The Isle of Wight Festival operations director John Giddings has discussed headliners, festival saturation and BBC coverage.

On the back of remarks made by promoter veteran Harvey Goldsmith to Access and subsequently the Hay Festival, about there being too many big music festivals and not enough big acts to sustain them, Giddings agreed.

Talking to BBC Radio 4’s Today programme, he said: “We’re not developing enough acts for the future. We grew up in golden era of rock ‘n roll with the Rolling Stones, the Beatles, The Who and Pink Floyd when record companies would stand with artists for five albums, but now that won’t happen because of the money involved in creating an act. You’ll never get another Simple Minds or U2. Now if something doesn’t happen in the first two albums, it won’t happen.”

He added that there was some truth to Goldsmith’s remark that there were too many festivals, but said that entertainment outside of the music scene was sustaining the explosion of the festival circuit.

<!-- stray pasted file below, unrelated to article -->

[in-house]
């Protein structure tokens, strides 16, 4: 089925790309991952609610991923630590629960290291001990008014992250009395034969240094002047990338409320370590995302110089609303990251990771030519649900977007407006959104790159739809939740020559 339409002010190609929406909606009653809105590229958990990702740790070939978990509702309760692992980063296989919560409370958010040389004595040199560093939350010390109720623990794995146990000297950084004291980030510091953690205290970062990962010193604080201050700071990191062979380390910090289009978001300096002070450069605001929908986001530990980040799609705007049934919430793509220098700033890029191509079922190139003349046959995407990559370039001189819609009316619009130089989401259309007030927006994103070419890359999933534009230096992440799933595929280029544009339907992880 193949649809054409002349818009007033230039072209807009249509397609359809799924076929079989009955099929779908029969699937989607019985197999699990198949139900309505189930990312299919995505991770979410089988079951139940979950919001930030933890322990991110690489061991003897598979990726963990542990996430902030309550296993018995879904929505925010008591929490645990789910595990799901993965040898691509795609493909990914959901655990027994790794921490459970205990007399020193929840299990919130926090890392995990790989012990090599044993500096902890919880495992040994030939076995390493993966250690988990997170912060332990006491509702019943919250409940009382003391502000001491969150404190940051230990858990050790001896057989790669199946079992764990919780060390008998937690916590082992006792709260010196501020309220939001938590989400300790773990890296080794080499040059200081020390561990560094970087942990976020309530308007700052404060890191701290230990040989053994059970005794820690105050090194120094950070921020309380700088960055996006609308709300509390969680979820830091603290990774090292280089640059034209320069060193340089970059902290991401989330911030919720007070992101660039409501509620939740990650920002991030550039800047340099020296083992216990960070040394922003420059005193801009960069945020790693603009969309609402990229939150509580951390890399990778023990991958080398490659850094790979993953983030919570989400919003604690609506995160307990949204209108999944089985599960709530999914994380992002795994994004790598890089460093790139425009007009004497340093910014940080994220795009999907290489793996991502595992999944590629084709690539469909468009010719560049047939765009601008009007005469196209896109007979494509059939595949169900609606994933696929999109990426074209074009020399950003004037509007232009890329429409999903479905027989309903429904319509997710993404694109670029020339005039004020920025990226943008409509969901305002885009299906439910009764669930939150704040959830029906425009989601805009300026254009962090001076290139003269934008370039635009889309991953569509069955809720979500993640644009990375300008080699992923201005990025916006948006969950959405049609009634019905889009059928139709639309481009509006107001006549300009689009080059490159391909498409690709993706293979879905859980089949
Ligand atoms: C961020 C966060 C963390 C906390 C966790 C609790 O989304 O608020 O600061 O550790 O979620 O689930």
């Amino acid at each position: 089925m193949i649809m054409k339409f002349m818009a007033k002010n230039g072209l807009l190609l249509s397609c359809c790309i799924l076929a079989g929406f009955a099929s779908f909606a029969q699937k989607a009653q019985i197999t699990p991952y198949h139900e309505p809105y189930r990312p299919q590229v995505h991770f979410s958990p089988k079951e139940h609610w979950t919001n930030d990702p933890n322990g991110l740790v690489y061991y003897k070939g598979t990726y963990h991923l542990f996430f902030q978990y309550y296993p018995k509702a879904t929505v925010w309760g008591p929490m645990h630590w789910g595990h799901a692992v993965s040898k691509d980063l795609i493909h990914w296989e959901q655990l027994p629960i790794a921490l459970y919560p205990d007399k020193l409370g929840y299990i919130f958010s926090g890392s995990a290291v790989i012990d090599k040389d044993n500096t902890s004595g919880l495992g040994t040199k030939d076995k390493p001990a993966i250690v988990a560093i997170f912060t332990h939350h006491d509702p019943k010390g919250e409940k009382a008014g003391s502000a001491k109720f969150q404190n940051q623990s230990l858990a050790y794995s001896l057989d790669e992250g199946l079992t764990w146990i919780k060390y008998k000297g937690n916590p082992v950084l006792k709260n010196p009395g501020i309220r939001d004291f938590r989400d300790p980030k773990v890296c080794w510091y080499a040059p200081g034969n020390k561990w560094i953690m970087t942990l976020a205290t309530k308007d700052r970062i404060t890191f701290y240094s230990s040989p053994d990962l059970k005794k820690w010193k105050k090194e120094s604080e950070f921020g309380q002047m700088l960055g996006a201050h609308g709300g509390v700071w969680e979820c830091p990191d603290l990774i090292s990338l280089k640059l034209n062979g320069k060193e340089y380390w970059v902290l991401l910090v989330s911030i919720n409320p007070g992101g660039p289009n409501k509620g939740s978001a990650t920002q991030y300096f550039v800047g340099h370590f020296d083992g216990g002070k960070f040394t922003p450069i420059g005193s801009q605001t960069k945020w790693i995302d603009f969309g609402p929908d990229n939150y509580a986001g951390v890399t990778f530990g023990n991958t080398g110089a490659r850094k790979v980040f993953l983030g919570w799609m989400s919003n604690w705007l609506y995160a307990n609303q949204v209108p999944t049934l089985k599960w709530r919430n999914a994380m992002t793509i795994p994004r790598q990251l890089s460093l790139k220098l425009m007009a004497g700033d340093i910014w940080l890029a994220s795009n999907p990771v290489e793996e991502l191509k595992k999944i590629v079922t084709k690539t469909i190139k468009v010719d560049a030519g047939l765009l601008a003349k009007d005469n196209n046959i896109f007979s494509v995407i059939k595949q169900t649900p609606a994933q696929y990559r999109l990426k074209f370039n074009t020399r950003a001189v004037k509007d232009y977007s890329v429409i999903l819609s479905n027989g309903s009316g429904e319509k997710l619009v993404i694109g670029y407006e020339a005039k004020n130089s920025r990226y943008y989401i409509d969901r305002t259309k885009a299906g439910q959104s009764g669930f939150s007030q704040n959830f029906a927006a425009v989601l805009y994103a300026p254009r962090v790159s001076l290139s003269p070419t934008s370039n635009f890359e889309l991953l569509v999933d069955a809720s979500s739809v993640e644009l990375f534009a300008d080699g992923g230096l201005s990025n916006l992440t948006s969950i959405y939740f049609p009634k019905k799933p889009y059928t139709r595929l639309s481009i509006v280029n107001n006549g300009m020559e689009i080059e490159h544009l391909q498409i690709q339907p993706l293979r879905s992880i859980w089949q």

”There are more people going [to festivals] than ever before, but there’s always something down the road every weekend. People want entertainment in a field, which is why you get car festivals and food festivals,” he continued.

Giddings also commented on the need to curate new ideas at his festival. “We keep coming up with ideas – this year we’ll have a whole crowd wearing Jimi Hendrix masks. It’s about thinking of the whole environment,” he added.

According to reports from, other interview highlights included an anecdote about the element of ‘gambling’ in the events industry. “It’s a big, big risk. I asked a friend why he gambles on horse racing, and he replied that you bet on people with two legs everyday. However, it’s the best thing you can do if it works.”

Giddings also touched on another topic recently covered by Access: the BBC’s Glastonbury festival coverage.

“The BBC makes unfair competition. I pay my license fee and the BBC advertise Glastonbury. I resent that. We [the Isle of Wight Festival] have a broadcasting deal, but the BBC is much better.”

Asked if he has tried to broker a deal with the broadcaster, he replied: “Believe me, we’ve asked repeatedly,” adding that he does like the individuals he deals with at the BBC.

Elsewhere, on the subject of Fleetwood Mac, he said that the band didn’t want to do an open-air gig until they talked to Kings of Leon and Tom Petty about the possibility.

Read Access’ exclusive interview with Giddings in our January issue (p14), or online here.